Thank you. I do find it rough going but it is also filled with blessings and we do laugh some at silly things that happen. That helps to keep us sane.

Lew said...

My sympathy goes out to you and Elbert. Alzheimer's is a devastating disease. Your posts about Albert and Alzheimer's are touching and informative. They also bring back memories of what my Mom and Dad went through before Mom passed away in 2000. Dad was in his early 80's and Mom in her late 70's when the deterioration from Alzheimer's began to be really noticeable. Dad was her primary care giver for a good while, but with further deterioration, it was clear he needed help and she resisted any mention of assisted living. Dad obtained daytime help 5 days a week with Mom's care and housework, which eased the burden on him. Later, this care became around the clock. Mom had brief moments of recognition even late in the progression of the disease. The Christmas before she died, I was steadying her as she walked from the table to the couch in the den, and asked, "Do you want to dance?" She got a twinkle in her eye and twisted her hips back and forth a few times. She would also point to Dad and say "that's my husband over there". Dad lived another 4 years after Mom died. He was still mentally sharp a few days before he died and said he just wanted to be with Mom. You already have great insight into this disease and its impact on both the patient and caregiver. I recognize that I am reading about the situation 5 years ago and today may be much different, but my only advice is to take care of you, find a little help and make some time for yourself.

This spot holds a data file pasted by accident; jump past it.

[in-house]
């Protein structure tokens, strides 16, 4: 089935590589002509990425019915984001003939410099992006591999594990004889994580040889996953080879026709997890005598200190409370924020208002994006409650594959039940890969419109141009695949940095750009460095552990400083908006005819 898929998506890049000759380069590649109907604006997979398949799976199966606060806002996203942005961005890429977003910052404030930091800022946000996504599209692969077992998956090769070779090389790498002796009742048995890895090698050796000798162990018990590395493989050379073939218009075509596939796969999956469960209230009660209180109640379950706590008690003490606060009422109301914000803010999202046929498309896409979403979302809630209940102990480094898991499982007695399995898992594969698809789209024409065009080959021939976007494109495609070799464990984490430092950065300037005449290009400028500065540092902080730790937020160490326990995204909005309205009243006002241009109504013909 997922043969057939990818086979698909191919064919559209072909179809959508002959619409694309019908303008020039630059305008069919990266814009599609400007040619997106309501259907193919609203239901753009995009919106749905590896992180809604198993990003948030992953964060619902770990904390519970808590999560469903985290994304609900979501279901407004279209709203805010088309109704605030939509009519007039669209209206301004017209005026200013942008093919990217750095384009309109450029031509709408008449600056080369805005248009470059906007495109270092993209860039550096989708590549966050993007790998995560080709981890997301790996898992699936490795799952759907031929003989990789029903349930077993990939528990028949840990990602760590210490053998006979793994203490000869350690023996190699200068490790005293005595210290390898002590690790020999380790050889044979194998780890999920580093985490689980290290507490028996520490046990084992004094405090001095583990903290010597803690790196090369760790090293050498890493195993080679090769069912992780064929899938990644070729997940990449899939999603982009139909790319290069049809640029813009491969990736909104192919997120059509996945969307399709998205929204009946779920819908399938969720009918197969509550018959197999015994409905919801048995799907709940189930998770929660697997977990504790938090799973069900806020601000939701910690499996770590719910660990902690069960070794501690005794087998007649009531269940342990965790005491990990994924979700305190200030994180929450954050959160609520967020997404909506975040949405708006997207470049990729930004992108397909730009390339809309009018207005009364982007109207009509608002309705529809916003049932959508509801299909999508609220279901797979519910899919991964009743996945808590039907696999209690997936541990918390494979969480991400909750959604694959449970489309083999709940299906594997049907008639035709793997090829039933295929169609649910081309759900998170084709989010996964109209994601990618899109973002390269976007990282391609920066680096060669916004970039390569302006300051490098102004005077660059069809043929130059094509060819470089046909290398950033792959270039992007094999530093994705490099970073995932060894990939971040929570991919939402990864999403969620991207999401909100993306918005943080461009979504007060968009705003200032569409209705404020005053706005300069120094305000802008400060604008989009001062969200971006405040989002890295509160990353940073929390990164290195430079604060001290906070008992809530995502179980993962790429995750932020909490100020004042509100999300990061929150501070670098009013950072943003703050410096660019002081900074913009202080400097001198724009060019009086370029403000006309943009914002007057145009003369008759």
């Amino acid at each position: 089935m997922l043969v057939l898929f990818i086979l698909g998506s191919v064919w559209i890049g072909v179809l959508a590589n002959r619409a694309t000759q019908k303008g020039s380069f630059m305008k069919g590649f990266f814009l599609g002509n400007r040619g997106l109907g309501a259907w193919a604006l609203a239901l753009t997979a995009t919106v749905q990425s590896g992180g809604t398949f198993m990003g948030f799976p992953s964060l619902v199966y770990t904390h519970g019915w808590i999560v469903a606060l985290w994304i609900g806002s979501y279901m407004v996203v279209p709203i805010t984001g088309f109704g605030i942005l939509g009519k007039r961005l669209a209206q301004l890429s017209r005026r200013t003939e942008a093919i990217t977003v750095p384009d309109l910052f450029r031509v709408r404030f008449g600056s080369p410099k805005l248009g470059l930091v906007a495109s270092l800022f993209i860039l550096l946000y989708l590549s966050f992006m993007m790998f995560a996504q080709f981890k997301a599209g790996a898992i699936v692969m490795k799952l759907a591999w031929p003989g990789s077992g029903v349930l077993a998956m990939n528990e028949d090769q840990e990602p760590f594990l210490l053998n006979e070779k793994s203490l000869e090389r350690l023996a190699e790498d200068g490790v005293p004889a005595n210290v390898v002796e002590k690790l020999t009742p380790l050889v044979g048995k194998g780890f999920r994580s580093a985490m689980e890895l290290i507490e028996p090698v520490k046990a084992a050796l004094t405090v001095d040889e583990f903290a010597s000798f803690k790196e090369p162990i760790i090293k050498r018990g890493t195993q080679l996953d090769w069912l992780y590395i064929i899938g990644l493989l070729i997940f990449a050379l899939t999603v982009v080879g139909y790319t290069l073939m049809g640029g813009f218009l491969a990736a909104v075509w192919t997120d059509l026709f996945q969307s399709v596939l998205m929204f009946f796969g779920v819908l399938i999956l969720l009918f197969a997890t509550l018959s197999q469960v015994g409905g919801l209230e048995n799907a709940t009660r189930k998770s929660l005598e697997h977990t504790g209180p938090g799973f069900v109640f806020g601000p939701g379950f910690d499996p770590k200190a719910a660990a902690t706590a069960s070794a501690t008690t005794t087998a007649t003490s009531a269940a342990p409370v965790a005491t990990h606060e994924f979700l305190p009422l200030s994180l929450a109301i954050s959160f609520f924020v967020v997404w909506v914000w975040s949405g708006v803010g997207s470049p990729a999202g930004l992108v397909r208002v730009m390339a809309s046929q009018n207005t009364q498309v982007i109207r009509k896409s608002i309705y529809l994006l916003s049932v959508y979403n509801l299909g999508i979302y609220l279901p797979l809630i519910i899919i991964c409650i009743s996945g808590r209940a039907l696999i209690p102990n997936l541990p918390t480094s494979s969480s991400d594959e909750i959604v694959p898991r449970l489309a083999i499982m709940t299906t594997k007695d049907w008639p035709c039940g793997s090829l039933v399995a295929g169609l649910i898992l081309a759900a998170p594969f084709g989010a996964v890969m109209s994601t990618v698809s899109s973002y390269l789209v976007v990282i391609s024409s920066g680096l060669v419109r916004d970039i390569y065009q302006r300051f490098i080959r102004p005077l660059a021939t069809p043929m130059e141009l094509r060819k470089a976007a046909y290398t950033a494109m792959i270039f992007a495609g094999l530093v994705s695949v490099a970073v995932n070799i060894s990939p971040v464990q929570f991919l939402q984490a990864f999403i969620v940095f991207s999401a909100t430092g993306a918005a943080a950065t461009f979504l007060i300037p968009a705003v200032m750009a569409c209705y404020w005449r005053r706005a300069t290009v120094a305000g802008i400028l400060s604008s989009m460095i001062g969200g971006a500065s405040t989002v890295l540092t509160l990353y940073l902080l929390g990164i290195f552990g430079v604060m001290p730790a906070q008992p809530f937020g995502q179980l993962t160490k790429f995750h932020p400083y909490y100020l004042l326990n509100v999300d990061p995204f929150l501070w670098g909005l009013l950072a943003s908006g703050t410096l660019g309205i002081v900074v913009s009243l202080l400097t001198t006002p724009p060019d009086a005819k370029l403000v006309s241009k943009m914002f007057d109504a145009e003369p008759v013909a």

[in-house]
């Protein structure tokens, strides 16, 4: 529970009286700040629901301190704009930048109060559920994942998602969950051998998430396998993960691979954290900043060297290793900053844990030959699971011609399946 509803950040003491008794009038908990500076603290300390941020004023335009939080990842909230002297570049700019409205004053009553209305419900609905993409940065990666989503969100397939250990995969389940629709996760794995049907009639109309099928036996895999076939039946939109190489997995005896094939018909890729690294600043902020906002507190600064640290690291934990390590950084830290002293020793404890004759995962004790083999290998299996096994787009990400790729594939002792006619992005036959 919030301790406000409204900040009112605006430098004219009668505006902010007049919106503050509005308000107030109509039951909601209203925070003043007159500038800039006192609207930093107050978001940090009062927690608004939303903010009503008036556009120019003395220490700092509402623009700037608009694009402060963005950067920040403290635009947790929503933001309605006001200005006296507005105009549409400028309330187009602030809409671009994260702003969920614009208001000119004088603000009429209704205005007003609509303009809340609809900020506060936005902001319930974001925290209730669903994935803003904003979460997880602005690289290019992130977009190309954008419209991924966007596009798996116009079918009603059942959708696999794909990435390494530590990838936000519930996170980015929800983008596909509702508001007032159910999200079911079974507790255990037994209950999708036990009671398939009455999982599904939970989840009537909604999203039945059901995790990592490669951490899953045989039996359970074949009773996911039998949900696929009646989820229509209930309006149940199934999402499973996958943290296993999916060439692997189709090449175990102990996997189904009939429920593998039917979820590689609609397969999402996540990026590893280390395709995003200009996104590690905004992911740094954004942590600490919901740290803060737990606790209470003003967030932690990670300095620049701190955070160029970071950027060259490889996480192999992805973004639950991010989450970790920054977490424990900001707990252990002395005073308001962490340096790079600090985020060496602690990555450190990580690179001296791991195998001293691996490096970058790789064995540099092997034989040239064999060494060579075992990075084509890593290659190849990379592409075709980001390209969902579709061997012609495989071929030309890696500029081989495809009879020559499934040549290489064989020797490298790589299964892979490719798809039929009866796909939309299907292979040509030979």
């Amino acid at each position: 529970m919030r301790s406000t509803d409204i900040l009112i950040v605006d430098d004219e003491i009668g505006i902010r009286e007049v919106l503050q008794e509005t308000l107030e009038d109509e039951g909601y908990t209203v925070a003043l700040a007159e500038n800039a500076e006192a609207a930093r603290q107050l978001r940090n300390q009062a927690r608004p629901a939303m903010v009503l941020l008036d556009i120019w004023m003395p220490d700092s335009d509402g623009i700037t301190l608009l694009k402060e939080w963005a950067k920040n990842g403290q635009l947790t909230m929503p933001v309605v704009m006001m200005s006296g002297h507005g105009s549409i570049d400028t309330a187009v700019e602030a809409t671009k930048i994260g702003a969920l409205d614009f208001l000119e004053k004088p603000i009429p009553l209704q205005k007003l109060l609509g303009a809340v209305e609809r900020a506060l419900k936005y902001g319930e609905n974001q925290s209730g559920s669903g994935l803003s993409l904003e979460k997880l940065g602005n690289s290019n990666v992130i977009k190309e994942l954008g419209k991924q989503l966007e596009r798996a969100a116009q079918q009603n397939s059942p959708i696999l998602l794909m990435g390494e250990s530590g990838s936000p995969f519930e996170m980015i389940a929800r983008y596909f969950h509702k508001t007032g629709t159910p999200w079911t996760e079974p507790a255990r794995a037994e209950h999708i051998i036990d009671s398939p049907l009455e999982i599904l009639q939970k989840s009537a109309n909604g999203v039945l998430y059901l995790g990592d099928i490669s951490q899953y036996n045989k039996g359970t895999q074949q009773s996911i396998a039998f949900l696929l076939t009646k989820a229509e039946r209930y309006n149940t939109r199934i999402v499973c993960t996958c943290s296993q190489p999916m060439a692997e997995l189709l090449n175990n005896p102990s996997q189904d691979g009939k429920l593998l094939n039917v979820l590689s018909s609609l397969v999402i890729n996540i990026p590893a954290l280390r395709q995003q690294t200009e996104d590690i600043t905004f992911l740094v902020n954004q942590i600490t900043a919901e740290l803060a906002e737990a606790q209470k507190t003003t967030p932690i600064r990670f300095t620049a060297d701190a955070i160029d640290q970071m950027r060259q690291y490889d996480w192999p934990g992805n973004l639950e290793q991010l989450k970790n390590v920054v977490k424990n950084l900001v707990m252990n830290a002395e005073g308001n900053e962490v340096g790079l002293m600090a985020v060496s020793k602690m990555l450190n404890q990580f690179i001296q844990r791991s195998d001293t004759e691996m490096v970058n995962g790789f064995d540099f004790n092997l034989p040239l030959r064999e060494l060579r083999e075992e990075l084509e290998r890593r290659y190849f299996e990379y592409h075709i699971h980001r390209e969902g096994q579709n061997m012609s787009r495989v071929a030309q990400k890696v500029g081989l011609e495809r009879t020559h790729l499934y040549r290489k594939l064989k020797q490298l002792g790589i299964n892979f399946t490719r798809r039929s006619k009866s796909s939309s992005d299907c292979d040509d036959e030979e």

And thanks for commenting on my post.

W. Latane Barton said...

Thanks, Lepidoptera and Lew for the comments. It is a tough disease and it lasts so long. Hard to watch the one you love just disappear. I am hoping that eventually I will catch up to the current time. Been doing Alzheimers care a long time, blogging a short while.

Peggy said...

Hi latane,I feel your sadness and confusion with the interminable onset of this disease.You must have a great faith to keep you focused for so long looking after Elbert.I like the way you are telling the story going back over time. I wonder has anyone else thought of keeping a diary in this way.I am sure your experiences will be of help to someone in the same position.

The Tile Lady said...

This is so good, Mom! So very well-thought-out and with such important points. And all the emotions of each phase. Just wonderfully done.